|Nature & Resources|
|Publicly available sustainability purchasing guidelines||23%|
|Obtained 3rd party certifications||45%|
|People & Community|
|Know the location of 100% of the facilities||77%|
|Process for managing social compliance at the manufacturing level||52%|
|Resolve issues found during social compliance evaluations||36%|
|Invest in community development||36%|
|Source: 2011 Berlin Packaging Supplier Sustainability Survey|
The 2011 Sustainable Packaging Survey by Packaging Digest supports the theme that not all suppliers embrace sustainability. Only 72% of survey respondents pursue waste reduction as a sustainability practice (indicating that nearly a third do not), 50-60% have initiatives for energy conservation and use of recycled materials, and 32% have adopted policies aimed at reducing transportation and freight.
As you decide which levers are most important to your sustainability strategy, you will want to survey your suppliers and partners to make sure they can execute.
Spotlight on Berlin Packaging
Berlin Packaging is a leading supplier of rigid packaging. Sustainability is not a separate practice area or discipline within Berlin Packaging; instead, it is part of the regular dialogue of meeting the unique needs of each customer.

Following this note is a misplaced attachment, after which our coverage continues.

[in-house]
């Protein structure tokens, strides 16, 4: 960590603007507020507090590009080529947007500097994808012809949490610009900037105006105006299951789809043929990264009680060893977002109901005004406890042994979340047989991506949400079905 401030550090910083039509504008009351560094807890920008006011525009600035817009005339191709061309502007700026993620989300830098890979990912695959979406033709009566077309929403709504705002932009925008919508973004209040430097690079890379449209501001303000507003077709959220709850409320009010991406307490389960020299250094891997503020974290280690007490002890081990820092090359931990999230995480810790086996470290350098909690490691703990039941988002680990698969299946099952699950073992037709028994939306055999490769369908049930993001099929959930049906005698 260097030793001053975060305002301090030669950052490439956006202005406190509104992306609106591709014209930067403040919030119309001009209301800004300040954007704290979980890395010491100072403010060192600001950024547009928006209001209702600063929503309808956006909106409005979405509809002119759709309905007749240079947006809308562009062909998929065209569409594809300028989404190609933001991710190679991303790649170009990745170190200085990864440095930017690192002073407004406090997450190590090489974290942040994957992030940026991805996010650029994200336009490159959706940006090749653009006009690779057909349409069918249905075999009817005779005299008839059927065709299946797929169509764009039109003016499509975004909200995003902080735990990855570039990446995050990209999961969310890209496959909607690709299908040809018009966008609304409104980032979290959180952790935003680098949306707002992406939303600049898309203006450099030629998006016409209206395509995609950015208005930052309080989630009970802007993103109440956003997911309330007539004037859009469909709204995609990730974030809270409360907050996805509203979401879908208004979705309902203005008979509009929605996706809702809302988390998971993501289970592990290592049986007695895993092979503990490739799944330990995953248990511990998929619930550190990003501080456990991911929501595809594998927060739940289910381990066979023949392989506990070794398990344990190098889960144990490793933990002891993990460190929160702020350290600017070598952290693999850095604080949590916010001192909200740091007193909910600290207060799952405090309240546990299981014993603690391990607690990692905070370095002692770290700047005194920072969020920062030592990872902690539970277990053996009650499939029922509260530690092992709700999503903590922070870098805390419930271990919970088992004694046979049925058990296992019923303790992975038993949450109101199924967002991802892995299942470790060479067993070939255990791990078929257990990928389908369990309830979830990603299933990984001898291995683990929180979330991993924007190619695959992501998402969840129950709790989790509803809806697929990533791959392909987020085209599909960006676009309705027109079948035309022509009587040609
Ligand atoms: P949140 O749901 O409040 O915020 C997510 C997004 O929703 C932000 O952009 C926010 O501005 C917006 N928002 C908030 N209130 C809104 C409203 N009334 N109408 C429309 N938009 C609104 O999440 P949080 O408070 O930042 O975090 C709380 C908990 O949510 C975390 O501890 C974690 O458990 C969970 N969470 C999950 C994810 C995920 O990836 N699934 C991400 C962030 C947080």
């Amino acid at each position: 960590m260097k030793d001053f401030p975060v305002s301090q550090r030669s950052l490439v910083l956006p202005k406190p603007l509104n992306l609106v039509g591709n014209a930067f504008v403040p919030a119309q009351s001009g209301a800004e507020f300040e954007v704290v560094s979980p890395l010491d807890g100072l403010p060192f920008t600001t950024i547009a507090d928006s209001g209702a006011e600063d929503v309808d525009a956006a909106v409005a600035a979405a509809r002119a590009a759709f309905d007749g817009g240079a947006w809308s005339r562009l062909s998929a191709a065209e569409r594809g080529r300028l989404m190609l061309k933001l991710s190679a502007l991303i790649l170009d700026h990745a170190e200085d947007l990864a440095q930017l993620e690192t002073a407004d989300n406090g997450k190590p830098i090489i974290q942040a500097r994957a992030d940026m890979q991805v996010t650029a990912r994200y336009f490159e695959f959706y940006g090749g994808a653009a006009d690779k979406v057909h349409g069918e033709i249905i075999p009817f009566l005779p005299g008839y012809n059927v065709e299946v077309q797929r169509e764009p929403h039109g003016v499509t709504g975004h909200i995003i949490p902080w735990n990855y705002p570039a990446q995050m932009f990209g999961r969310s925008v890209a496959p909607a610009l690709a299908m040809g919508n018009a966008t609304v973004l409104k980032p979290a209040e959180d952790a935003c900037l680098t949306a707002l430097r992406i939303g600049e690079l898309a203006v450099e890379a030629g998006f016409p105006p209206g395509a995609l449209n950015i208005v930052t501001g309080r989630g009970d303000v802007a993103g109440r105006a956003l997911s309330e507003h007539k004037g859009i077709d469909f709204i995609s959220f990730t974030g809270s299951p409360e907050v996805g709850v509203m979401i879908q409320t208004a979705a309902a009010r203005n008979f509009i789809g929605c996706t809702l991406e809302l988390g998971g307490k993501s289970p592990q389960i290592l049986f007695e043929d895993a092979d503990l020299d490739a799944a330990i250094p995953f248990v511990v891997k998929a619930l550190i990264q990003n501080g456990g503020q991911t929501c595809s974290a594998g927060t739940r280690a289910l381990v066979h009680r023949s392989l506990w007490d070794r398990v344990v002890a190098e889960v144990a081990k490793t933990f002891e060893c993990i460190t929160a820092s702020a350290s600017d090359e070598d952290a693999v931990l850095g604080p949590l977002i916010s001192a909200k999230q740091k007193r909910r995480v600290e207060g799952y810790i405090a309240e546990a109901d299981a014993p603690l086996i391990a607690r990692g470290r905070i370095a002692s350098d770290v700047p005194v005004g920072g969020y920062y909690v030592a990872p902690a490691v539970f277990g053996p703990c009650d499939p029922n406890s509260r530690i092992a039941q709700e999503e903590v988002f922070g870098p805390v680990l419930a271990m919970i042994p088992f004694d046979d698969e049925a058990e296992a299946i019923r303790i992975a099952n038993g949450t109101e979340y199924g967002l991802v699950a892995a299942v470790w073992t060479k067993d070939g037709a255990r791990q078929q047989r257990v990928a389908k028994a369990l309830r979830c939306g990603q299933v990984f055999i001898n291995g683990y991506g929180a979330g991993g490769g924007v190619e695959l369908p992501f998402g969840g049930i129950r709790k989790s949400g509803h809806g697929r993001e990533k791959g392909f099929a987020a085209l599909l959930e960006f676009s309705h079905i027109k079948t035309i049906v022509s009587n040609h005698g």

From regulatory issues and retailer preferences to the latest available green material or processing platforms, Berlin Packaging helps customers stay ahead of the curve.
Improving packaging sustainability doesn’t need to be a big bang. There are many ways to dial in improvements over time. Start by building a roadmap that can guide any changes. You can do this by:
- Collecting feedback from your key constituents – your consumers, customers, and suppliers – and researching how you compare to your competitors. Can sustainability be a source of competitive advantage and, if so, in what ways?
- Deciding on your overall goals and what role sustainability plays in your overall strategy. How can it be incorporated on your corporate scorecard?
- Determining what degrees of freedom you have with sustainability. Are there certain things about your go-to-market approach and offering that you can and can’t change?
With this information in hand, the next step is to review the four levers in our sustainability framework to identify the best tactics to accomplish your goals. At this point, you will be ready to choose the right supply chain partners to support your efforts.
Sustainability is good for the earth, good for your community, and can be good for your business. Sustainability is here to stay, and packaging can play an important role in a sustainability strategy. The challenge is to sift through the complexity to define what the right strategy is for you. Understanding where sustainability fits on your corporate dashboard and what tradeoffs you’re willing to make is essential in building this strategy. Once you have established that foundation, you can select the best tactics and actions to meet your goals. There are four major families of actions that can improve packaging sustainability – Material Inputs, Material Outputs, Energy & Climate, and People & Community – and they can all play a role. Ultimately, delivering sustainable solutions and delivering excellent business results can go hand in hand with a well-designed roadmap and supportive partners.